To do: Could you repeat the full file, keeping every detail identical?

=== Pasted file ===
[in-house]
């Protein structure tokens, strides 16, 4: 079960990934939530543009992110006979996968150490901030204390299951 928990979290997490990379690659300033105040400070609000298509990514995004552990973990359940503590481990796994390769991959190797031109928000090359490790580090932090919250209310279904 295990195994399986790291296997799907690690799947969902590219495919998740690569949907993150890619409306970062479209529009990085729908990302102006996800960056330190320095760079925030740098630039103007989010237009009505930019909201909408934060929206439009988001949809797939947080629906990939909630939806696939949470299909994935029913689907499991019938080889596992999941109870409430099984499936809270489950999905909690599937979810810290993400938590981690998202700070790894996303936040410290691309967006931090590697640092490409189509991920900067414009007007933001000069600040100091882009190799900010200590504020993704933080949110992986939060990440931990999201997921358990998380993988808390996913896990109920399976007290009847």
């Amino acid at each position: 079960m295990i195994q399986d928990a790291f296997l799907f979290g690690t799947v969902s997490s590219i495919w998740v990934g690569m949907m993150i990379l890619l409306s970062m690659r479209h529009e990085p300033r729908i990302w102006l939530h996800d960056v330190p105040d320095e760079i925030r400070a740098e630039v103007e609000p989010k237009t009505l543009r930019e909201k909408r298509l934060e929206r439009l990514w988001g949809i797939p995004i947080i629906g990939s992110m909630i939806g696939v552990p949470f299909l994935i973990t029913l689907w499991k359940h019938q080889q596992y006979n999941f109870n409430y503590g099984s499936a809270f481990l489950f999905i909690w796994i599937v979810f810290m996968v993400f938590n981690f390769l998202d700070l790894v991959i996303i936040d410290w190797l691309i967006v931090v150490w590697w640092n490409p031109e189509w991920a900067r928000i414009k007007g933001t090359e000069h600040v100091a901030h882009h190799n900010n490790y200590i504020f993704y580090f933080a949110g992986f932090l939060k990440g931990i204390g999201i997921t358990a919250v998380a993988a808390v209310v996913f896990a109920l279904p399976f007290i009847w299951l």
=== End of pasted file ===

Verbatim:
[in-house]
């Protein structure tokens, strides 16, 4: 079960990934939530543009992110006979996968150490901030204390299951 928990979290997490990379690659300033105040400070609000298509990514995004552990973990359940503590481990796994390769991959190797031109928000090359490790580090932090919250209310279904 295990195994399986790291296997799907690690799947969902590219495919998740690569949907993150890619409306970062479209529009990085729908990302102006996800960056330190320095760079925030740098630039103007989010237009009505930019909201909408934060929206439009988001949809797939947080629906990939909630939806696939949470299909994935029913689907499991019938080889596992999941109870409430099984499936809270489950999905909690599937979810810290993400938590981690998202700070790894996303936040410290691309967006931090590697640092490409189509991920900067414009007007933001000069600040100091882009190799900010200590504020993704933080949110992986939060990440931990999201997921358990998380993988808390996913896990109920399976007290009847």
């Amino acid at each position: 079960m295990i195994q399986d928990a790291f296997l799907f979290g690690t799947v969902s997490s590219i495919w998740v990934g690569m949907m993150i990379l890619l409306s970062m690659r479209h529009e990085p300033r729908i990302w102006l939530h996800d960056v330190p105040d320095e760079i925030r400070a740098e630039v103007e609000p989010k237009t009505l543009r930019e909201k909408r298509l934060e929206r439009l990514w988001g949809i797939p995004i947080i629906g990939s992110m909630i939806g696939v552990p949470f299909l994935i973990t029913l689907w499991k359940h019938q080889q596992y006979n999941f109870n409430y503590g099984s499936a809270f481990l489950f999905i909690w796994i599937v979810f810290m996968v993400f938590n981690f390769l998202d700070l790894v991959i996303i936040d410290w190797l691309i967006v931090v150490w590697w640092n490409p031109e189509w991920a900067r928000i414009k007007g933001t090359e000069h600040v100091a901030h882009h190799n900010n490790y200590i504020f993704y580090f933080a949110g992986f932090l939060k990440g931990i204390g999201i997921t358990a919250v998380a993988a808390v209310v996913f896990a109920l279904p399976f007290i009847w299951l």